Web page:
Wednesday, October 5, 2011


Sterilization of food products at ambient conditions is a dream every food scientist entertains and if this can be achieved in sealed packs it can be a bonus! Of course the Gamma Radiation or ionizing radiation technology is there readily available for the food industry to be tapped and optimum dosage levels for different foods have been worked out long ago. Unfortunately this technology is shunned by the user industry because of fear of consumer backlash from misapprehensions about the safety of foods irradiated and government policies have not helped the cause of this extremely efficient technology to take roots. One single most crucial impediment is the discriminatory labeling rules that make it mandatory for irradiated foods to be declared on the label though genetically modified foods can be marketed without the consumers knowing about through distinct labeling!

There are other similar processes which deploy pulse electric fields or ultra high pressure to achieve sterilization and it is a question of time before these technologies find industry wide application. A relatively new entrant to this field is Plasma Field sterilization which has hit the headlines recently. Though it may take years before the limited studies in this area can become an accepted technology, there is excellent potential for it to become an industry standard eventually. What is interesting in this case is that unlike other similar technologies, Plasma Field technology may not be investment intensive and energy guzzling and even SMEs may be able to afford the process easily. One of the uncertainties that can cloud any futuristic expectations is that adequate efforts have not been made to calibrate the process using different food products and probably wide scale studies with a variety of products may be undertaken world wide because of the commercial potential this technology has. 

The spark for development of plasma energy for food preservation seems to have been provided by scientists at Purdue University in the US who found a way to eliminate bacteria in packaged foods such as spinach and tomatoes to make them safe for use in products like salads. The facilities for achieving such a feat consist of a set of high-voltage coils attached to a small transformer that generates a room-temperature plasma field inside a package, ionizing the gases inside. The process was found to kill many harmful bacteria such as E. coli and salmonella, which have caused major public health concerns, in some parts of the world. If the concept can be effectively exploited it should be possible to sterilize any packed foods within a package exposing them to a Plasma field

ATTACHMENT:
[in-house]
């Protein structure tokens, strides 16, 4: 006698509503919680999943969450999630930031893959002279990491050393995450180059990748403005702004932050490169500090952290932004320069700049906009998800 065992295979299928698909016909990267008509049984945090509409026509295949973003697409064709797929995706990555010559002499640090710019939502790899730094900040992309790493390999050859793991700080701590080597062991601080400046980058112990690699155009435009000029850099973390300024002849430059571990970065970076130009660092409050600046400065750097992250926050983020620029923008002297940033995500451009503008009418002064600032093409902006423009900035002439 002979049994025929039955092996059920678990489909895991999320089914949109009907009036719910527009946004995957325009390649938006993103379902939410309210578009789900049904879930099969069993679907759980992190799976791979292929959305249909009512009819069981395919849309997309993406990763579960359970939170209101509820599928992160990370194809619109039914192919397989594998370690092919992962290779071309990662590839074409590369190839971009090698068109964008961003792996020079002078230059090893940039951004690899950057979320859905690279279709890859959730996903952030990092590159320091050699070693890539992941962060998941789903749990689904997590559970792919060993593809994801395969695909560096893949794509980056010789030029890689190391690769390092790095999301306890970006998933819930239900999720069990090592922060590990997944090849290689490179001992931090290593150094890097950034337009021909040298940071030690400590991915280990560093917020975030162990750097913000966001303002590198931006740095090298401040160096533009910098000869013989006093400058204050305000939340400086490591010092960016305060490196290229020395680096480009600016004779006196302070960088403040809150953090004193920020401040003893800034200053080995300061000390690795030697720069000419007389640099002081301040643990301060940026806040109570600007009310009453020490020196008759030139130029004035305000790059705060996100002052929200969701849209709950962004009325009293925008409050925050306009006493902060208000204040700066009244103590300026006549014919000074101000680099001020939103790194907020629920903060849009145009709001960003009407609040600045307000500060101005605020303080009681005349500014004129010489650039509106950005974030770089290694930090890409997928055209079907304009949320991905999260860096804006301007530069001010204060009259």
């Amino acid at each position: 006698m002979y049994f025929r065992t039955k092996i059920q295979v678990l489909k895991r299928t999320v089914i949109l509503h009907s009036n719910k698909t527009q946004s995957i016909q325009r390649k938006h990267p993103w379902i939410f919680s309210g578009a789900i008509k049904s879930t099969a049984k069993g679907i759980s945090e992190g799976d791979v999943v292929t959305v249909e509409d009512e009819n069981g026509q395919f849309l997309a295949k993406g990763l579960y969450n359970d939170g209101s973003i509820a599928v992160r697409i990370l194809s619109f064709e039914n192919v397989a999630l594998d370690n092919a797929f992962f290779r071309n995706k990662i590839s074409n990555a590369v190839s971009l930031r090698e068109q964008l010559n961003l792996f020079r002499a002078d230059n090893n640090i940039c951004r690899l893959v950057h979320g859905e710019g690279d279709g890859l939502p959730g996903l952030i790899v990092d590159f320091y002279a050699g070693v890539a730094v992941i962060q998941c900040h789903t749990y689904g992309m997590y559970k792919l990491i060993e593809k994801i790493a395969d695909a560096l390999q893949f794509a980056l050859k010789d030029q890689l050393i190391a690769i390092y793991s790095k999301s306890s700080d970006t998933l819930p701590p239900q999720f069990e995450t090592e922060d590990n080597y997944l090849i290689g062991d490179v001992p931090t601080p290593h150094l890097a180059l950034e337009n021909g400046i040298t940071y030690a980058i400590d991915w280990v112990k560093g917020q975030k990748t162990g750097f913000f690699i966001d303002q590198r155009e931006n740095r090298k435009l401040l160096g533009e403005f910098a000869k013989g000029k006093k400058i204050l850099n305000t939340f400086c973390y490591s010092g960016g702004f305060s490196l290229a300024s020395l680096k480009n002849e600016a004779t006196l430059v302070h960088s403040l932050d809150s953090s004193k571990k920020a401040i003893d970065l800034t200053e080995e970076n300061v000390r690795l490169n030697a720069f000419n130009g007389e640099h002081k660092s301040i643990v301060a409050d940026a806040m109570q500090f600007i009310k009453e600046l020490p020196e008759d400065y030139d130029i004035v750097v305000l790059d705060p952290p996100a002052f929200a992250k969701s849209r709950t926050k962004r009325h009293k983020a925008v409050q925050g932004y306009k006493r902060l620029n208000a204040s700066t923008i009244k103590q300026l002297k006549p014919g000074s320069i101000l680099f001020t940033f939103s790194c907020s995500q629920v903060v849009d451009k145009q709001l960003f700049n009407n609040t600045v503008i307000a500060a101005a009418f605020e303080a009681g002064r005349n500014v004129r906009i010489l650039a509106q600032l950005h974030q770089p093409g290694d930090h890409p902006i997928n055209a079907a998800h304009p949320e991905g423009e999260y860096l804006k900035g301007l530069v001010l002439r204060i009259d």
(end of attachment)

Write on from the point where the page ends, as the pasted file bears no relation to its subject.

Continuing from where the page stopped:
The Plasma field is created easily, at least under the laboratory conditions, by placing two high-voltage, low-watt coils on the outside a sealed food package. A plasma field is formed which is a charged cloud of gas where oxygen is ionized and turned into ozone. According to available information the treatment time can vary from 30 seconds to about five minutes depending on many variable factors. It is well known that ozone gas can kill many pathogenic bacteria and the kill rate is proportional to the time the gas remains ionized. The life time of ozone so formed is limited and it gets back to molecular oxygen in no time once the plasma field is removed. Interestingly the process uses only 30-40 watts of electricity while the temperature remains almost same as room temperature, with only a few degree rise outside the treatment chamber, not sufficient to heat the packed product or alter its quality characteristics. Naturally if ozone can be used directly in the pack same effect can be achieved. But such treatments require packing the product in an ozone atmosphere which has its own logistical difficulties. It is interesting that the technology is suitable for many containers that include glass, plastic bags, plastic bottles and cartons.

Though the scientists who innovated this development have every right to indulge in claims regarding their discovery, the ground reality is that they have been able to establish a concept only with its technical feasibility. There is a long way to go before commercial models with large capacity, beyond the small gadget designed by them, are built for treating not a few grams of the product but in tons on a continuous mode. The effect of plasma field on the quality of the products is still unclear though it is claimed that nothing untoward happens to them. As many food products have different composition, their vulnerability to exposure to ozone may also be varying and these aspects need to be explored. On the legal side ozone is a permitted water treatment chemical but its use for preserving food does not seem to have any official sanction and this aspect requires attention.


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